The other pictures on the quilt tell a story of my life at age 11 years. Figure 3 is a Holly Hobbie picture and Figure 4 shows flowers in a basket. These pictures represent a dress I wore and the basket of flowers I carried for my Aunt and Uncle’s wedding when I was 10 years old.
A couple of pictures represent my girly stage when I loved pastels and pretty things such as butterflies and flowers (see figures 5 and 6).
At 11 years old I was very musical and was quite proficient at a number of instruments. There is a violin, flute, cornet, and recorder (see figures 7 and 8).
The following two figures depict two houses but it is in the quilting over the top of the pictures that bring the true meaning of these blocks. If you look closely at the first house (see figure 9) you can see it has the number 11 quilted on the olive green door. This represents my age when this quilt was created. The second house (see figure 10) has the number 7 quilted on it on the yellow patch between the two olive green squares. This was the house number of the house we were living in at the time – 7 Killarney Street, Yeronga.
Unfortunately, my quilt has some stains on it (see figure 9), which can be seen on close inspection of the photos, as I used it as a quilt when I was a child and my care of it was not so great. As a child and teenager, I used this quilt as a decorative bedspread and to provide additional warmth on top of other more modern blankets. In more recent years it has been relegated to the blanket box. Its significance as an heirloom and part of my family history has really only come to me as an adult as it invokes memories of my childhood – a snapshot of a point in my life being 11 years old.
This quilt means a lot to me as it shows my mother cares about me as she took time and thought to develop an object that would have meaning for me, although it does not have meaning to anyone else, except my children. It tells a story that only my mother, father, brother and I can decipher, so unless I pass on the history it will lose its context. It has been sitting in a blanket box for many years but I am inspired by bringing it out to discuss it to find somewhere more prominent for it to live and be displayed.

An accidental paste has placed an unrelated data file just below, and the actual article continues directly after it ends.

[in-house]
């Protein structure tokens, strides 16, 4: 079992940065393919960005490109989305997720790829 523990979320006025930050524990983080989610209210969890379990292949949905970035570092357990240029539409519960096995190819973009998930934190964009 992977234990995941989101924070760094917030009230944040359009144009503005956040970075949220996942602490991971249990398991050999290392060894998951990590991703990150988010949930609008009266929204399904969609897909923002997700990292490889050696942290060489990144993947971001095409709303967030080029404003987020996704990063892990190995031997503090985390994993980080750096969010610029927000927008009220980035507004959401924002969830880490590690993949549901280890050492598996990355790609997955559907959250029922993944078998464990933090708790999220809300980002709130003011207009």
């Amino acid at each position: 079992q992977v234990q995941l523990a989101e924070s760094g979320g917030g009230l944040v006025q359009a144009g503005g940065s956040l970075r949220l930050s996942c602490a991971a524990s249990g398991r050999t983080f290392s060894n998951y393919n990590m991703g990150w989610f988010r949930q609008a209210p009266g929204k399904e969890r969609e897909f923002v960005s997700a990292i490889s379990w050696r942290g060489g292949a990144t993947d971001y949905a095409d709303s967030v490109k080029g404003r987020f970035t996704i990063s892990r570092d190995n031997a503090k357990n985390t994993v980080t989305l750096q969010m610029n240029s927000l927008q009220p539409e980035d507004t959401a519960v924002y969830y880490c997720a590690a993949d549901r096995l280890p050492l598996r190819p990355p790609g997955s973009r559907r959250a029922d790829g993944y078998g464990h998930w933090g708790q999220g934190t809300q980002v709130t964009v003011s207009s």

Do you own a quilt or other object that holds some special significance to you? Please comment below and tell me about this special item. I would love to hear about it.
- 1. Johnson, Julie. ‘History of Quilting.’ Emporia State University. Accessed August 8, 2016. http://www.emporia.edu/cgps/tales/quilte~1.html.
- 2. Hedges, Elaine. ‘Quilts and Women’s Culture.’ Radical Teacher no. 100 (Fall, 2014): 10-14,172.doi:http://dx.doi.org/10.5195/rt.2014.148. http://ezproxy.utas.edu.au/login?url=http://search.proquest.com/docview/1616525334?accountid=14245.
- 3. Sohan, Vanessa Kraemer. ‘But a Quilt is More: Recontextualizing the Discourse(s) of the Gee’s Bend Quilts.’ College English 77, no. 4 (03, 2015): 294-316. http://ezproxy.utas.edu.au/login?url=http://search.proquest.com/docview/1661113073?accountid=14245.
- 4. Edelson, Carol. ‘Quilting: A History.’ Off Our Backs 3, no.8 (1973): 13-14. http://www.jstor.org/stable/25783579.[/note] As the mass manufacturing of blankets took off the need for quilts became less, however in recent years there has been a revival in quilting as a form of artistic expression and it is now truly embraced as an art form in its own right.
- 5. Sielert, Sue. ‘Quilt Blocks.’ Emporia State University. Accessed August 8, 2016. http://www.emporia.edu/cgps/tales/quilte~1.html.